Great Smoky Mountains Fishing Report 06/28/17
The conditions remain about the same as yesterday, and that means they are good.
The stream levels are a little lower, but actually, that's the way I like them to be. It
makes wading easy and when you get in your seventies, you will figure out why that is
important. Actually, I liked lower flows even when I could wade easily in heavy current. It
makes the catching a little more challenging, but in my opinion that too, makes it more
enjoyable and satisfying knowing there is less luck involved in it.
We probably won't have many days this summer that the weather will be as cool as it is
now. Yesterday morning, I laughed at Angie when she first got up. I was downstairs
making some more coffee when she first went out on the porch. She came back in the
house in about a minute or two and said "it is cold out there". She was still sleepy and
very serious about it, which is what make it funny.
The runoff in the western states is nearing the end in most major streams. They have a
big snow pack this year, and in case you don't know, that's a good thing. We have
been very busy with orders for the western states the past couple of weeks. Our
Perfect Fly rod sells have increased a lot this year, with many orders coming from
customers who are getting their second and third rods from us.
Fish'n Tales: (New Series - See the Menu of articles on your right: We plan on
replacing these every two or three days. Note that this is something I am just sitting
down and writing mostly off the top of my head, with no editing. It isn't intended to be a
professionally done release of any kind )
Some things we learned the first four years- Part 1.
At the end of the fourth year of fly fishing exclusively, Angie and I had fished in all of
the states with streams that hold trout except California, Oregon and Washington. We
had fished about two-thirds of the Top 100 Trout Streams listed in a book that was out
at the time. After realizing that, we set an objective to fish them all. That wasn't a major
objective, just something we wanted to accomplish. We were discovering that some of
the streams listed were not as good as some not listed. The author tried to give all
sections of the country equal opportunity, but facts are, some sections just have better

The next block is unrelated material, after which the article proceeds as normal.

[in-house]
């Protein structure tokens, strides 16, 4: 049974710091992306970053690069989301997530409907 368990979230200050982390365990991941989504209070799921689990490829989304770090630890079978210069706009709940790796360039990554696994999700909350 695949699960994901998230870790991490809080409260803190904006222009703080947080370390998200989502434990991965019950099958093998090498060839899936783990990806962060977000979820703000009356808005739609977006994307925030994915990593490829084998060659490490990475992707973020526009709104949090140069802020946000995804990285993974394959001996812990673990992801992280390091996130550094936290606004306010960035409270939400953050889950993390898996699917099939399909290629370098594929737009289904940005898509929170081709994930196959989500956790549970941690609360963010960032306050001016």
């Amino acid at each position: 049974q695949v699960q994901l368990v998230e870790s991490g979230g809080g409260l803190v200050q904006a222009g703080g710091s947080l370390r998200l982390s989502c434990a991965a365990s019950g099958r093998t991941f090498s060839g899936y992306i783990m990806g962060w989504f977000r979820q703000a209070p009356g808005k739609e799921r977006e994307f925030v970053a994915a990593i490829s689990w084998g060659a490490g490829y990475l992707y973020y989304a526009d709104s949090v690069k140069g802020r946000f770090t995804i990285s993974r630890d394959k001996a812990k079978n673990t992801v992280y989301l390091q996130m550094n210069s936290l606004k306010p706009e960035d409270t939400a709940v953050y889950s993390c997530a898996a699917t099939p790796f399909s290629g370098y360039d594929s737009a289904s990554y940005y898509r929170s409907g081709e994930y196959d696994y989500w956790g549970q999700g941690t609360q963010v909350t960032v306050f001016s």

streams than others. In subsequent years, we managed to fish 96 of them, including
most all the major streams on the West Coast. This was just the beginning. We fished
full time, exclusively fly fishing, for the next several years.
During those first four years, we had discovered that wild trout and native trout, were
usually much more difficult to catch than stocked trout and that the newly stocked trout
were not at all selective. We also discovered that stocked trout that had been stocked
as fingerlings were a different thing. They were difficult to tell from wild trout as far as
the difficulty in catching them. In general, hold over trout, or trout that have been
stocked a few months or more, were almost as difficult to catch as wild or native trout.
We also learned that in general, brook trout, wild or native, were easier to catch than
rainbows or brown trout. We found cutthroat trout were not quite as difficult to catch as
rainbows or browns. We learned that slow moving, clear water was far more difficult to
catch trout from than fast, pocket water, and that smooth flowing, spring creeks were
the most difficult to fish.
I mention what I have written in the above paragraph, because we had determined that
most of the time anglers were talking about how to catch trout on the fly, or what they
had accomplished in terms of their success, that they were comparing apples and
oranges. The type of water and type of trout, greatly determined the difficulty of
catching trout on the fly.
Moving from one stream to another and from one section of the country to another, we
also learned that when anglers and fly shops began describing trout flies using local
names, a Montana trout fly, or a Smoky Mountain trout fly, for example, that the names
being used were actually meaningless. Trout flies should imitate insects, baitfish or
crustaceans, etc., or the food trout eat. Having taken samples from throughout the
nation, we knew there was no difference in any species of insect regardless of where it
existed. In other words, a Quill Gordon in the Smokies is the same Quill Gordon that is
in Maine, or a certain species of baetis mayfly, was the same in Colorado as it is in New
As I mentioned in previous articles in this series, we also learned that most all the trout
flies that were on the market being sold by fly shops, numbering into low thousands,
didn't imitate any specific insect or other food. It was very obvious that the main
emphasis on the appearance of the flies was mostly all to do with dry flies, or flies that
floated on the surface, where trout actually only obtain a small percentage of the food
they eat. We knew many anglers preferred dry fly fishing and that was one of the main
reason for that, but no excuse to place most all the emphasis on them.